As I haven’t read the first edition and waited for updated versions of the PDF, I am uncertain what errata had to be included. There are clearly some errors that were mentioned by the community (possibly missing pages, typos, etc), and some of them may still be hunted down. That said, there may be some changes that I overlooked between this and an update I may have missed, so please take that part of this review with a grain of salt.

Are they running to replace the errors, or are they the bandits that caused them? The world may never know…

From an art perspective, I’m not entirely fond of it. While the style is bold (black and white, utilizing empty space to portray details), it’s a bit odd at times with blocky style or being “too busy,” where the style actually hurts what is being portrayed. It absolutely gets the point across for the style, just feels off in some parts.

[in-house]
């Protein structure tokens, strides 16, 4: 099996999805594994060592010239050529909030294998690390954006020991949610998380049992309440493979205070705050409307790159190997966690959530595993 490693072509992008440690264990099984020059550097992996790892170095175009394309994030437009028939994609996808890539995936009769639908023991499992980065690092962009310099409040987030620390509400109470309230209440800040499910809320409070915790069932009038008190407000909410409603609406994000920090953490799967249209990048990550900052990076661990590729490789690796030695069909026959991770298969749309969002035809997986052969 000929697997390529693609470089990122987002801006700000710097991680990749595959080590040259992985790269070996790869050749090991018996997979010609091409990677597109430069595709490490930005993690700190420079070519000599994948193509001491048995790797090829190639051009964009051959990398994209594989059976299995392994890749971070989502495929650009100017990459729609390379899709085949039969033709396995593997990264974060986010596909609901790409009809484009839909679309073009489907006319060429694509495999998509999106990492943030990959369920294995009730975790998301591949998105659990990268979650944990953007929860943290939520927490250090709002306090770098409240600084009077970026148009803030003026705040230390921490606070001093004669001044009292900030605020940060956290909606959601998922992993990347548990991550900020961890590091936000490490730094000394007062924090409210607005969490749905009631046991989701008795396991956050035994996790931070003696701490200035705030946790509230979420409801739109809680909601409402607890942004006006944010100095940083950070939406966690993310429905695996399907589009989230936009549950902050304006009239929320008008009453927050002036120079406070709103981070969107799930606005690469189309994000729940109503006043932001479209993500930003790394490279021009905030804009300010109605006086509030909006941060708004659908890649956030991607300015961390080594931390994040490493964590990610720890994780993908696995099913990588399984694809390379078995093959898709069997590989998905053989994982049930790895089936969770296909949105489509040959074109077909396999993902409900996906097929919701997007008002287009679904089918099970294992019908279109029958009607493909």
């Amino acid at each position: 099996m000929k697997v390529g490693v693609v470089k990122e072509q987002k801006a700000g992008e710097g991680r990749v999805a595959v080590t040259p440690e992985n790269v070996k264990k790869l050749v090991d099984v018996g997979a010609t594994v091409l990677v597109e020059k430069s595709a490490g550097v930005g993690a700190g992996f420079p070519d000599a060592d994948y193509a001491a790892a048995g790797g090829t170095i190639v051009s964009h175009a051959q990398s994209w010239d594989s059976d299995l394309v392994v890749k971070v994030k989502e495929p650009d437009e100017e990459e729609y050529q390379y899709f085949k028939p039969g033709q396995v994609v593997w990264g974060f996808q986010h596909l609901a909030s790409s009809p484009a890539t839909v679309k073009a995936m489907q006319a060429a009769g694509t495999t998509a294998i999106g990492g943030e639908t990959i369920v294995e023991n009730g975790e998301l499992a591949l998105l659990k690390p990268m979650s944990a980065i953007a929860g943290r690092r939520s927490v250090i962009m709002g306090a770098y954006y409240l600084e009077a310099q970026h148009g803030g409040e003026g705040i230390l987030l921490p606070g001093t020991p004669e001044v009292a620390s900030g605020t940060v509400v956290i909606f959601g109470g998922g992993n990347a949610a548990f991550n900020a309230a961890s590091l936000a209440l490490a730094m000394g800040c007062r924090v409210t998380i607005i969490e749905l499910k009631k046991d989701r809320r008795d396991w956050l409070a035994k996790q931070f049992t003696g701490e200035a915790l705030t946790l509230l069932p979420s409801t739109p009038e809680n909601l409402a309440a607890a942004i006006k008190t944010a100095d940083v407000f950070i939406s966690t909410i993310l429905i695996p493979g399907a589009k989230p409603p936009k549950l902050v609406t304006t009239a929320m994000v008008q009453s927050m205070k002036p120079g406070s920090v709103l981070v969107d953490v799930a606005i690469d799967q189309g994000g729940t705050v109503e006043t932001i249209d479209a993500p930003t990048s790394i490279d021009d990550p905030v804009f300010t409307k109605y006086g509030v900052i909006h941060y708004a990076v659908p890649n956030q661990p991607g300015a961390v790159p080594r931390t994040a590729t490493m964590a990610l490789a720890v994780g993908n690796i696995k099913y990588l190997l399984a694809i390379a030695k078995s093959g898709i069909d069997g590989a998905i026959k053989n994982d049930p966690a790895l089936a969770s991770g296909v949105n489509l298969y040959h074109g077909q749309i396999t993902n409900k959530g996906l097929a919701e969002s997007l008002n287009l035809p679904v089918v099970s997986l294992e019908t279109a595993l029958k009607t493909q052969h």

Finally, for anyone who’s been focused on OSR, you might not find much worthwhile beyond what was shared above. Even with my limited experience, there isn’t much that caught my eye beyond the flavor of the game and a new perk or two. If you’re burned out on the OSR train, didn’t like OSR, or want something that’s more than d20+mods or a “balance mechanic” based on XP/level, you’re going to run into problems here. Some groups thrive on this, but I’m just a bit burned out on it at this point.